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Hybrids given automated QA tests
Hybrids given automated QA tests
Keywords: Solenoid, Car, Production
The introduction of so-called smart solenoids into the latest specification of car alarms, has necessitated the adoption of a new set of exacting test regimes for the hybrid board on which they are based. For this purpose, Tamworth-based CPR Automation Ltd has designed and constructed a novel production line that is capable of automatically handling a variety of test regimes for boards of this type (see Plate 6). Adding further complexity to the test procedure, although each hybrid has the same external package, internally the circuitry differs according to the vehicle to which it eventually will be fitted. So, the process has had to be configured to suit a variety of end users.
The line, which occupies only 2m x 2m floor space in a clean room, was commissioned by a major supplier to the automotive industry. Its function is to pass each hybrid through a series of test stages involving: a pin alignment test; heating to 125°C + 5°C; functional test; inkjet printing of barcode; verifying the barcode as correct; cooling to ambient temperature; and, finally, placing the hybrid board into a transport package.
Plate 6CPR Automation Ltd has designed and constructed a novel production line
In view of the specialist nature of the hybrid board and its test parameters, CPR's customer elected to produce the functionality test equipment in house. This left CPR engineers the task of integrating it seamlessly into the conditioning, marking and packing line.
The hybrid packages are delivered directly to the line from an hermetic test stage. After which they are passed automatically through all the stages of the process and finally placed into the correct storage tray. The only operator involvement is to load empty trays to the packing area of the line and unload them when they are packed.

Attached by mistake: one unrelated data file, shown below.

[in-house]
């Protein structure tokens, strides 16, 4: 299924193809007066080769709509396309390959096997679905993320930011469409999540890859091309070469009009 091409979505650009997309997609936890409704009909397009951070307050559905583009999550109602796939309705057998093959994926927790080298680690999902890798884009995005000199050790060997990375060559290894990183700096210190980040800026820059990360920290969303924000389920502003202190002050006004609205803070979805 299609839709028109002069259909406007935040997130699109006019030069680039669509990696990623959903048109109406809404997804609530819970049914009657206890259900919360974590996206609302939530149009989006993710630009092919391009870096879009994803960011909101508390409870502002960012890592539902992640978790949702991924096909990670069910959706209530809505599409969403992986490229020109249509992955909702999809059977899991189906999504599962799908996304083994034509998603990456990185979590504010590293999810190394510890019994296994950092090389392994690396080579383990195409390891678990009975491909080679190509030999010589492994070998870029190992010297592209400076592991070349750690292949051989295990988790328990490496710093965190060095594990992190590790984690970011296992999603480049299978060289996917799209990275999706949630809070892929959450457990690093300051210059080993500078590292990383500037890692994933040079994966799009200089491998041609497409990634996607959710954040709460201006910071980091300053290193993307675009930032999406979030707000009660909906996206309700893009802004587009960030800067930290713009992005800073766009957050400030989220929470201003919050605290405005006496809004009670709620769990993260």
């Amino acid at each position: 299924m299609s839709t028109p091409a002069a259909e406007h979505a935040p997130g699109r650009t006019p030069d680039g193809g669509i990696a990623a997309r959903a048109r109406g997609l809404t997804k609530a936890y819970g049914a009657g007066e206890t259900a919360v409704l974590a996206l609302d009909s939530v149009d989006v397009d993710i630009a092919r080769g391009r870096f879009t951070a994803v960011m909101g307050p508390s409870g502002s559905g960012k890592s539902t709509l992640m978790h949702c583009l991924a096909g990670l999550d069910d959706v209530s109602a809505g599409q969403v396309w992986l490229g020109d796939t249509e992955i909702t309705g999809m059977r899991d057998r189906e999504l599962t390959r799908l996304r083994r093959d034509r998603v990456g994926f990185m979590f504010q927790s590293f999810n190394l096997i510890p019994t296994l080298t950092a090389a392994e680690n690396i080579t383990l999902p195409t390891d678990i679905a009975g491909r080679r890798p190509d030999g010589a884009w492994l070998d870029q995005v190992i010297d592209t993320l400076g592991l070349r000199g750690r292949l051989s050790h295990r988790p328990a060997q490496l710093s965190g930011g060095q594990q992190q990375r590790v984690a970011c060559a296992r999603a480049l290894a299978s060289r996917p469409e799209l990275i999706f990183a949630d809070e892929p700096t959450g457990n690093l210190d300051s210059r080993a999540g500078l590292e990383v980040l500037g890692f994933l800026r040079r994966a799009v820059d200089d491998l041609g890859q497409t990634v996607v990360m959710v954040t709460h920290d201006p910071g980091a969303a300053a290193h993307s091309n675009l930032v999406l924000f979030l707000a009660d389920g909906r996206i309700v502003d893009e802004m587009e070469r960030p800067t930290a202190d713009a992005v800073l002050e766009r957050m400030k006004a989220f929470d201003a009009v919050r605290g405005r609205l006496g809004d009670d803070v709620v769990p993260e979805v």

At the start of the line, the hybrid boards are collected from a chute by means of a simple handling device, in the correct orientation. They are then transferred to a walking beam mechanism which conveys them through a set of heating blocks to raise their temperature to 125°C þ 5°C.
Having reached the correct temperature, the hybrid packages are moved from the heating area by the walking beam transfer unit to the test station. Here, a linear slide locates a set of spring-loaded, gold-plated, test probes against the pins of the package. A non-conducting back stop is provided for the pins to counteract the bending forces exerted by the probes and so prevent damage. The back ends of probes are attached to a set of flying leads for connection to the test equipment.
The line is capable of providing up to 400 tests/hour and the final result for each hybrid board - pass or fail - is stored on a simple mechanical data tag attached to the walking beam transfer arm and read at the inkjet/reject station. It is used to trigger either the printing of a barcode on the board or its ejection from the line.
Use of a simple mechanical data tag has several significant benefits. First, it allows the test result to be stored, even if the power supply has failed, and can be read, without loss of memory, when the power has been restored. It also permits the result to be seen and verified by machine setters and technicians and allows the barcode reader/reject arrangement to be separated from the test area, thereby simplifying the mechanical arrangement of the test station.
When the hybrid packages have been tested and coded, they are cooled to ambient temperature by passing them through a cooling section. They then enter the packing and storage station which occupies two zones situated on either side of the walking beam. A storage tray is mounted in each zone and is populated by means of an X-Y robot arm which fills one tray then cycles to the other zone. The storage trays are manually loaded and unloaded into the two zones and, in normal operation, one tray is available for the operator while the other is being automatically filled. A visual indicator is illuminated to alert the operator that a tray has been filled and is ready for changing.
For further information, please contact: David Riley, CPR Automation Ltd, 7 Apollo, Lichfield Road Industrial Estate, Tamworth, Staffordshire B79 7XH, UK. Tel: +44 (0) 1827 57475; Fax: +44 (0) 1827 62354; E-mail: CPRAutomation@dial.pipex.com